Iraqi Christians Face Increasing Danger The position of Iraq's small but ancient Christian community is growing more tenuous, as militant Islamists attack churches and priests. Now some Iraqi Christians want to create a separate, autonomous enclave for their community on the Nineveh Plain of Northern Iraq.
NPR logo

Iraqi Christians Face Increasing Danger

  • Download
  • <iframe src="" width="100%" height="290" frameborder="0" scrolling="no" title="NPR embedded audio player">
  • Transcript
Iraqi Christians Face Increasing Danger

Iraqi Christians Face Increasing Danger

  • Download
  • <iframe src="" width="100%" height="290" frameborder="0" scrolling="no" title="NPR embedded audio player">
  • Transcript


It's not only Shiite and Sunni Muslims who are dying in Iraq. The country's ancient Christian community, Assyrians and Chaldeans, have been targeted as well, their churches burned. An estimated 100 to 120,000 have fled their homes. Some now want to create an autonomous region for religious minorities on the Nineveh Plain of northern Iraq.

I spoke about this proposal and the plight of Iraq's Christians with Michael Youash of the Iraq Sustainable Democracy Project, and Pascale Warda, a former human rights adviser to the Iraqi government.

Ms. PASCALE WARDA (Former Government Adviser): Attacks were more tangible this last month, and 13 women were kidnapped and killed. It's really a chaotic situation.

LYDEN: Has there been a spike in attacks on Christians, Michael Youash, since the pope's remarks about Islam in September? Did that make things worse?

Mr. MICHAEL YOUASH (Iraq Sustainable Democracy Project): It absolute has. The recent beheading of the priest in Mosul, Father Paul Alexander, or Paulos Iskander, was originally for a 250 to $300,000 ransom. When they found him beheaded and dismembered, the note attached said, This is because the pope has not yet apologized.

Ms. WARDA: I would like to add that it's really ridiculous to bring this pretext, because it was just one day before pope speak, three priests in different weeks were already kidnapped. They were already doing that.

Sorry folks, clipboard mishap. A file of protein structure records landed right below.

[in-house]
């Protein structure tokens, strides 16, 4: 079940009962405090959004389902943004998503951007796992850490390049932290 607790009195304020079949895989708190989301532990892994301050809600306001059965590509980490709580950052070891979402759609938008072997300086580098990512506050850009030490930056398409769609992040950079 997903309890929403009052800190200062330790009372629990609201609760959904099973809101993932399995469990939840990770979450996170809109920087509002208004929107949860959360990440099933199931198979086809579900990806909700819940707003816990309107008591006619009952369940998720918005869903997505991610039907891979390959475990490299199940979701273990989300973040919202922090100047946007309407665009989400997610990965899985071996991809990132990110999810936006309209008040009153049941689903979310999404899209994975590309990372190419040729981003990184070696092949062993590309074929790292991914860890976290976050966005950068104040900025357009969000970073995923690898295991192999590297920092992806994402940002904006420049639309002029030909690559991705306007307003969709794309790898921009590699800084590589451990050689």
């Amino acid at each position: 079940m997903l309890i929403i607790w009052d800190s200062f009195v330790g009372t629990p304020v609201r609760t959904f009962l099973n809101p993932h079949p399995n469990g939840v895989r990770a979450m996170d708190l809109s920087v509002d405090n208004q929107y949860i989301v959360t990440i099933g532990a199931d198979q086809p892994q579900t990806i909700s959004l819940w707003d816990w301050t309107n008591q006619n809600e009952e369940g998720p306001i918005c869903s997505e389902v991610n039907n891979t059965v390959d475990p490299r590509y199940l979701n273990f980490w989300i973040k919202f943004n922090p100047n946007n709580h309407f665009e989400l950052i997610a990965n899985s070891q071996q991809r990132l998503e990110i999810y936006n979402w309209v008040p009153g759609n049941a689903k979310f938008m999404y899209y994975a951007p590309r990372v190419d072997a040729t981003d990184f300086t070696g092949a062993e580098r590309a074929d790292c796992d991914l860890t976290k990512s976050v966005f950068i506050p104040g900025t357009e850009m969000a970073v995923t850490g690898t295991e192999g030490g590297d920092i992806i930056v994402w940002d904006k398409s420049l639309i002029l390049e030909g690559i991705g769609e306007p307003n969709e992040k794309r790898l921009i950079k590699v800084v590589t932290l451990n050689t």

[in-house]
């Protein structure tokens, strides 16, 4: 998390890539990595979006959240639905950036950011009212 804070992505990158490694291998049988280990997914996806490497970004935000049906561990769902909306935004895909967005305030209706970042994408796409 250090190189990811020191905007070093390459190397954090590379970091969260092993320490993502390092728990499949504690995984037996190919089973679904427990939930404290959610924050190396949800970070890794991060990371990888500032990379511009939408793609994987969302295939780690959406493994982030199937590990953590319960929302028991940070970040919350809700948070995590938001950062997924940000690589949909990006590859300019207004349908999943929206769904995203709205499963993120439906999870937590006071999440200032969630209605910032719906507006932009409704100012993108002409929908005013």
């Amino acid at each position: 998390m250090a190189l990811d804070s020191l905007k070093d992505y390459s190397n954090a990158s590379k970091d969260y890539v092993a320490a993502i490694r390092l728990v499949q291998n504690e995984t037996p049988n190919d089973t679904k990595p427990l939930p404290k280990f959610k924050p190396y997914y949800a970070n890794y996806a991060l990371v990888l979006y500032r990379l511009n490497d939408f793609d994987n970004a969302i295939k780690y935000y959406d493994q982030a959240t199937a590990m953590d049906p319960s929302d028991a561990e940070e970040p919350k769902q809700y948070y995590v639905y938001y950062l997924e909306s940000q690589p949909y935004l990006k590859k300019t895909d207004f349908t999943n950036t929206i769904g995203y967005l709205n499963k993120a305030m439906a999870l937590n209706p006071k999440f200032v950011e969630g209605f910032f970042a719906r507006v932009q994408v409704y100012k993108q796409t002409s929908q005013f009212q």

LYDEN: So you are saying, Ms. Warda, that even before the pope made his remarks in Germany, these attacks were escalating.

Ms. WARDA: Yes. Yes. Yes.

LYDEN: You are now proposing a plan that would make an autonomous zone in northern Iraq for Christians. Michael Youash, could you tell us something about that?

Mr. YOUASH: It's not a new plan. A number of groups have been pushing this since 2003, with liberation. What's happened now is that due to the escalating tensions, they are accelerating the process of bringing it to fruition. The Nineveh Plain is specifically a very ancestral place, north and east of Mosul. You can't walk through the Nineveh Plains without seeing winged bulls; Hinnis, the site where ancient Assyrian kings engraved reliefs into cliff faces.

Now, the Nineveh Plain has also been a heterogeneous area. The people have commingled. It's an area that builds bridges between Kurdistan, between Arabs to the south and only offers the best for federalism in Iraq in democracy building.

LYDEN: So Pascale Warda, this is already an Aramaic-speaking district with a lot of Christian people living in it already, right?

Ms. WARDA: Yes. And Arabic also, because all Maslawi around, and Shabak, they speak Arabic.

LYDEN: You've been speaking, Ms. Warda, to American officials in the last couple of weeks that you've been in the United States. What kind of reception have you gotten to the idea of a separate Christian enclave near Mosul on the Nineveh Plain?

Ms. WARDA: I think it depend to who we spoke. Many who were understanding perfectly that is a normal right. And why not?

LYDEN: Can either of you give us a time frame for when you'd like to see this happen?

Ms. WARDA: I don't know the real time, but I think we must make it a subject of constitution now. So it's up to us when we will really present this issue to be rectified by parliament.

LYDEN: Pascale Warda is a former Iraqi cabinet official and human rights adviser to the Iraqi government. Michael Youash is the director of the Iraq Sustainable Democracy Project.

We thank you both very much for being with us today.

Ms. WARDA: Thank you.

Mr. YOUASH: Thank you, Jacki.


Copyright © 2006 NPR. All rights reserved. Visit our website terms of use and permissions pages at for further information.

NPR transcripts are created on a rush deadline by Verb8tm, Inc., an NPR contractor, and produced using a proprietary transcription process developed with NPR. This text may not be in its final form and may be updated or revised in the future. Accuracy and availability may vary. The authoritative record of NPR’s programming is the audio record.